If you were to apply the Golden Mean to your plinth the supposed perfect size would be 4 1/4 x 6 7/8. However, that would be too tall for your base size, in my opinion, and the Golden Mean cannot apply to everything anyhow..

The true test will be when you make a mockup of each (the way you have drawn it and the way one or more of us has described) to see what looks better to YOU. We don't have to look at it, no matter what you do.

Regards,
Jimc

Last edited by clampman; 02-14-2007 at 08:38 PM.
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post #14 of 17 Old 02-15-2007, 02:24 AM
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After looking at your pic RippySkippy one thing you might want to consider is moving the plinth blocks on the main door so that they line up with the window casing. Then run the out side window casing all the way down to the plinth block the area under the window should be the same colour as the trim making it seem like one unit. Just another option to think about.

Last edited by Krazy johnni; 02-15-2007 at 02:26 AM.
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post #15 of 17 Old 02-15-2007, 10:05 AM
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Thumbs up

Thanks to all that chimmed in...it looks like it's time to get off the computer and get out the t-square, scissors and construction paper for the mock up.

I really appreciate the input on the sizing...there's a couple of details that I hadn't picked up on, like centering the casing on the plinth. I hadn't thought about the height of the plinth interferring with the hinges, and I'll kick around the height thing a bit more. FWIW -- The house has 9' ceilings with trays in the MBR and LR up to 10'.

The window/door/window combo is on the "back side" of the LR, and opens into a covered porch. While I appreciate the input Krazy johnni, I have an outlet in the middle of each window in the small section of wall below it. I thought if SWMBO decided to put foo in the window sill, I didn't want cords running all over. Remember ICF = deep jambs (9") = shelf.

Thanks again for the input, and I'll get the scissors out and start mock this up.

Rip
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post #16 of 17 Old 02-15-2007, 06:42 PM
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Well, it's always a tossup how people will react to suggestions, but since Kraziy J started, I will risk continuing.

I would also do as KJ suggested, and have in fact done so more often than not. My guess is that you probably have plenty of room between door and flanking windows for a full width casing.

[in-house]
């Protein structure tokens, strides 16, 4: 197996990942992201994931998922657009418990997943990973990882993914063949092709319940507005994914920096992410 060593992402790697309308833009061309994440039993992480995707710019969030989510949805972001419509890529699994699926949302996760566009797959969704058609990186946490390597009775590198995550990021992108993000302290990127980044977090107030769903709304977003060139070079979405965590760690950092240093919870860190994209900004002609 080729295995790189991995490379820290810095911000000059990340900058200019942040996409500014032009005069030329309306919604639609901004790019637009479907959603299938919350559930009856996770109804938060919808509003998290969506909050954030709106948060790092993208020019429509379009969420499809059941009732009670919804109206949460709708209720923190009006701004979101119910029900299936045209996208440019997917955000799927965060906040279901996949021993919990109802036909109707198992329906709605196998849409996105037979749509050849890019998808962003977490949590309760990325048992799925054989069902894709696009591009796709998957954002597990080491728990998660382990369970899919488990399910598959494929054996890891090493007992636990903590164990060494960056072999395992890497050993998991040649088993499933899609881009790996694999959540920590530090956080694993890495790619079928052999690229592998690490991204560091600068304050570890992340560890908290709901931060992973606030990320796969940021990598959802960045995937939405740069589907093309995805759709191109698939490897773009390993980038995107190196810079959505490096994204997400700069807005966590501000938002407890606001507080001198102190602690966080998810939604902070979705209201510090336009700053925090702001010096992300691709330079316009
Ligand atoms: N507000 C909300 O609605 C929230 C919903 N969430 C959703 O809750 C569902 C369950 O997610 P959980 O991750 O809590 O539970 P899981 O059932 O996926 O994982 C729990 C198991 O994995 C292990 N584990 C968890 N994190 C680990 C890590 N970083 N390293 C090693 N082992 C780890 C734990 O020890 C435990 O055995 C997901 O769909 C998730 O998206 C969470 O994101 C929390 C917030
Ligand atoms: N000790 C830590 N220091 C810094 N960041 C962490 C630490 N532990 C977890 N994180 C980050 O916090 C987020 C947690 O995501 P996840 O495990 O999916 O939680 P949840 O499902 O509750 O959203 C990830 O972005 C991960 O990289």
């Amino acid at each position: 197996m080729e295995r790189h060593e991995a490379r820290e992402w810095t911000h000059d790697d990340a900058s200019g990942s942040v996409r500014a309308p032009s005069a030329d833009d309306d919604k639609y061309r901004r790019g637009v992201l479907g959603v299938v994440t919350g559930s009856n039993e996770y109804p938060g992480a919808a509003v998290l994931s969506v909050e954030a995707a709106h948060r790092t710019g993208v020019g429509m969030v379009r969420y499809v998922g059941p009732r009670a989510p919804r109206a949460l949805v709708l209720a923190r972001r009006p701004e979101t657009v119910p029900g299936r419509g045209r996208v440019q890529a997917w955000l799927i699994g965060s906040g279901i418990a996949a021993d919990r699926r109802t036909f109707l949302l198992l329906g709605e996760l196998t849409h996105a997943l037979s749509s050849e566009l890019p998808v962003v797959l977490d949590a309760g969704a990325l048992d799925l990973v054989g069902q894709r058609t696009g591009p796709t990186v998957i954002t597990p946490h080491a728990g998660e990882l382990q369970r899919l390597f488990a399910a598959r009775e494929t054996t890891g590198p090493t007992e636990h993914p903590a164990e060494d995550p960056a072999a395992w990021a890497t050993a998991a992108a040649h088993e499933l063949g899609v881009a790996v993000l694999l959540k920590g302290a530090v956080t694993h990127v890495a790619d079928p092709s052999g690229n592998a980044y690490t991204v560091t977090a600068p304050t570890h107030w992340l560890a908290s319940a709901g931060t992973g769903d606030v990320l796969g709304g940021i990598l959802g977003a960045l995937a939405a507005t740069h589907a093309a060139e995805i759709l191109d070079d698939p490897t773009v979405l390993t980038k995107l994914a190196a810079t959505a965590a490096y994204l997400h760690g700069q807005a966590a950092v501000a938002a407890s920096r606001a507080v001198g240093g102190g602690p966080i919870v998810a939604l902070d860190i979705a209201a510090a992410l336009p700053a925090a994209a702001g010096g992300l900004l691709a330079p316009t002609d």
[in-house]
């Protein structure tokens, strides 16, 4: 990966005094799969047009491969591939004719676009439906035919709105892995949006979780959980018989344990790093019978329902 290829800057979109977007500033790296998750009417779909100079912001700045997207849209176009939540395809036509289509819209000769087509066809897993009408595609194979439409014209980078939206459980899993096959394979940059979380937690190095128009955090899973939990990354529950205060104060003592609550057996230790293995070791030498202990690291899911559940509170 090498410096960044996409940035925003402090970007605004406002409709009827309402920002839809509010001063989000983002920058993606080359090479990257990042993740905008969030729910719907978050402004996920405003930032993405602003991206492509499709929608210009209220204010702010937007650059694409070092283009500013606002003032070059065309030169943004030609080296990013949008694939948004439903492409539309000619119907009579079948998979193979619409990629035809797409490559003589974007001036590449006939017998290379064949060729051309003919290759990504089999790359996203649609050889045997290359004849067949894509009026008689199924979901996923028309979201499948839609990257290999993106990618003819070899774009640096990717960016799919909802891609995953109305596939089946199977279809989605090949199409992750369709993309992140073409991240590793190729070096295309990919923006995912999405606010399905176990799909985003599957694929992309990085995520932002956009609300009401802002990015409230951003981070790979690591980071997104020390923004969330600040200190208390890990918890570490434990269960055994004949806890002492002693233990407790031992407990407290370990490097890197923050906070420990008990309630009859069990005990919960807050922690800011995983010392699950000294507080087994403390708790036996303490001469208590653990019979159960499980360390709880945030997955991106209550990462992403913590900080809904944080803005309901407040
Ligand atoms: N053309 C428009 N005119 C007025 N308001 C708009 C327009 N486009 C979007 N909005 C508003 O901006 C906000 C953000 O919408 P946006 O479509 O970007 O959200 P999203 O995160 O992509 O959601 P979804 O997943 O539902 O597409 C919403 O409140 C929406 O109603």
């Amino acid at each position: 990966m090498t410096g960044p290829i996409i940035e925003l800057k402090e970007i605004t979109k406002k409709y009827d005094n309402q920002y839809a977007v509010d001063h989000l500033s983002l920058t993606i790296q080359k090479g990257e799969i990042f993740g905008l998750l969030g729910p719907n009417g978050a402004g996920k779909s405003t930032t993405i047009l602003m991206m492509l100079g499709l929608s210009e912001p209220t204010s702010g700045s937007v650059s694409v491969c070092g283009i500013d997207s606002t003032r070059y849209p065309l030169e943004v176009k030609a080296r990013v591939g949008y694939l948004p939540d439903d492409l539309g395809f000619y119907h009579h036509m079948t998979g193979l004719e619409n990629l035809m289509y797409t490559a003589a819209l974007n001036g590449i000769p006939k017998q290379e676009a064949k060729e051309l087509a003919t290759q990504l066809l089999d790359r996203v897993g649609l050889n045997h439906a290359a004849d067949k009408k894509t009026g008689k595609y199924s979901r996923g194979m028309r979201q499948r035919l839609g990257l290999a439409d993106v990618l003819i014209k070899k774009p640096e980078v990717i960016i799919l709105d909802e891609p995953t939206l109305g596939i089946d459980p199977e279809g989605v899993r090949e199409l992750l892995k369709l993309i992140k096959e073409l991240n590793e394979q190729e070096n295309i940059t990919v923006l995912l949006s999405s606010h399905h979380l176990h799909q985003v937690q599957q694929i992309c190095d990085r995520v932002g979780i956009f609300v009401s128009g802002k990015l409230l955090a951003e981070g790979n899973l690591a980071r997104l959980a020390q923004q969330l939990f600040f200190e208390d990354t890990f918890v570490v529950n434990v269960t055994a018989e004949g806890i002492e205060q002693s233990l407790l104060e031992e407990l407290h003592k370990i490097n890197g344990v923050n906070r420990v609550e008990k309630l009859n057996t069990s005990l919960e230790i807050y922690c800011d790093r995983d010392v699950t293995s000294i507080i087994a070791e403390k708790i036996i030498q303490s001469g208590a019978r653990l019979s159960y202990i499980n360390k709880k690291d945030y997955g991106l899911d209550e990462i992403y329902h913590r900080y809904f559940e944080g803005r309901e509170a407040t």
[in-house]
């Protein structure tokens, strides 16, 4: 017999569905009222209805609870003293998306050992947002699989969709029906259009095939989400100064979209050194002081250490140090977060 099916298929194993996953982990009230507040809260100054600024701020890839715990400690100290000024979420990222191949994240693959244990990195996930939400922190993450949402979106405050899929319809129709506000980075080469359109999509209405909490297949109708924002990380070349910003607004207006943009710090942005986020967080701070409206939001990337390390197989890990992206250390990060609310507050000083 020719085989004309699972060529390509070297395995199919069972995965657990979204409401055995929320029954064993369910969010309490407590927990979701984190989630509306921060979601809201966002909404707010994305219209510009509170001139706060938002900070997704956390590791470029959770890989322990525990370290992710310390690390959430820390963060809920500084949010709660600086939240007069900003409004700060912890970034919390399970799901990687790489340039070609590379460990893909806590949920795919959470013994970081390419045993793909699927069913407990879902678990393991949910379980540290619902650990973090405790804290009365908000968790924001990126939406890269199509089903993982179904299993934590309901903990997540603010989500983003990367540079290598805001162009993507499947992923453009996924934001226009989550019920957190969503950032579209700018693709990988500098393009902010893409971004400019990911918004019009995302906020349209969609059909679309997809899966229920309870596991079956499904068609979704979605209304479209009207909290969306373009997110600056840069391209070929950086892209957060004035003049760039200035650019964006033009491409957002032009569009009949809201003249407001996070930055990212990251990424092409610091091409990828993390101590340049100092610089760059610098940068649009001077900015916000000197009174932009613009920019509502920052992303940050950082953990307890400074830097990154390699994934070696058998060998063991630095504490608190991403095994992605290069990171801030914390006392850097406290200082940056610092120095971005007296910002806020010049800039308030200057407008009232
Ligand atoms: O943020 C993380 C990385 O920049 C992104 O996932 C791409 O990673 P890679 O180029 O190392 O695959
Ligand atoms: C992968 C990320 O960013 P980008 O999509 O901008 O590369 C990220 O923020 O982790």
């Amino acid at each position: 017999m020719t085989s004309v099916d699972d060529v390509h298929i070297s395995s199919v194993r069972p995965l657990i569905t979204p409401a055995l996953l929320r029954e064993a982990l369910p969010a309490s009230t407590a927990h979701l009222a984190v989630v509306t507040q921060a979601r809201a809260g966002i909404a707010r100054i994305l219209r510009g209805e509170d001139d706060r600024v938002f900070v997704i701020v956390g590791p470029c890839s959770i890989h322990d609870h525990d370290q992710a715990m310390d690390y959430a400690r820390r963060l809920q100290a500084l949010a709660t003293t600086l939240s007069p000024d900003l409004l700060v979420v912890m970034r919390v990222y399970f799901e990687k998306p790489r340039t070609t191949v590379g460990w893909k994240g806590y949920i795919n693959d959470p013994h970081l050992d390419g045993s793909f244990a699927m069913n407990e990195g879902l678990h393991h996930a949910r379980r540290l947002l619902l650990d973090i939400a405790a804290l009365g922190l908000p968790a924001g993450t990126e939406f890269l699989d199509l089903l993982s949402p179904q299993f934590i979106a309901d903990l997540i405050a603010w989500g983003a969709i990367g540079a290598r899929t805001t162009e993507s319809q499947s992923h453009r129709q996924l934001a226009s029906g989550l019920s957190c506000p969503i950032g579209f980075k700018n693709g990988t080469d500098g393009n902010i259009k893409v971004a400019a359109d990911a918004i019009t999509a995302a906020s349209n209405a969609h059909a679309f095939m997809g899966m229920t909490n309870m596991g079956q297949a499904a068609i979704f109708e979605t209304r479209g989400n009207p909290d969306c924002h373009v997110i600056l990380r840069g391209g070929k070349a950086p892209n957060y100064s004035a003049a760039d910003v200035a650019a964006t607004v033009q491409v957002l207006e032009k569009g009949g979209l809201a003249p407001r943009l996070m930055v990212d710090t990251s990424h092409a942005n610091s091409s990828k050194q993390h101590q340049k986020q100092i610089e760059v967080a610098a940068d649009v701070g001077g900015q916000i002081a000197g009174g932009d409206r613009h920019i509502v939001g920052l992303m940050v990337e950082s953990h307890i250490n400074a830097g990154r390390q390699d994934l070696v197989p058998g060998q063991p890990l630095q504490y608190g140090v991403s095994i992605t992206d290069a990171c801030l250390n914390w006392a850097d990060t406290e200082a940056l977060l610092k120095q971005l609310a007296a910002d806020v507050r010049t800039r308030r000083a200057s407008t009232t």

Entry doors are "specials" (even if they go out back) and often do not follow the trim details of other doors and windows. Running the casing to the floor on the outside edges of the windows would, I believe, give you a much more balanced look. I would use plinths on both sides of the windows - unless the door to window casing is real skinny- which I doubt.

That will not affect the outlets - which I would try to get into the baseboard instead of up the wall throughout the house, unless it is already too late.

I would also forget the panel above the window with the divided lights.

You might also think about a little taller baseboard as well, since you are going with a pretty generous head casing.

Regards,
Jimc
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post #17 of 17 Old 02-16-2007, 09:27 AM
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Hey clampman,

You know this life is too short to get bent out of shape when asking for suggestions! As long as I can remember, I've always wanted ideas and suggestions...fodder for thought. Generally I learn something along the way as well...and I really like to learn new things.

The outlet placement, too late...we drywalled last week. I would guess that I could paint the cover plate and outlets similar to the trim under the window area.

You're right on the wall, there must be 6 feet or so on each side. The only place that's a bit narrow is the space between the french doors and the windows on each side...it's RO is is only 3". So that piece will have to be narrower than the side casing...but I don't think that will be all bad as there's lots of weight with the rest of the wood in the windows.

You mention forgetting the panel above the divided light windows...are you talking the transom, or the head casing? Are you saying the head would be the same as the side casing? I've kicked this around a lot...and I'm guessing I won't be done til I'm done trimming!

Thanks again, and I really appreciate the comments/critique.

Rip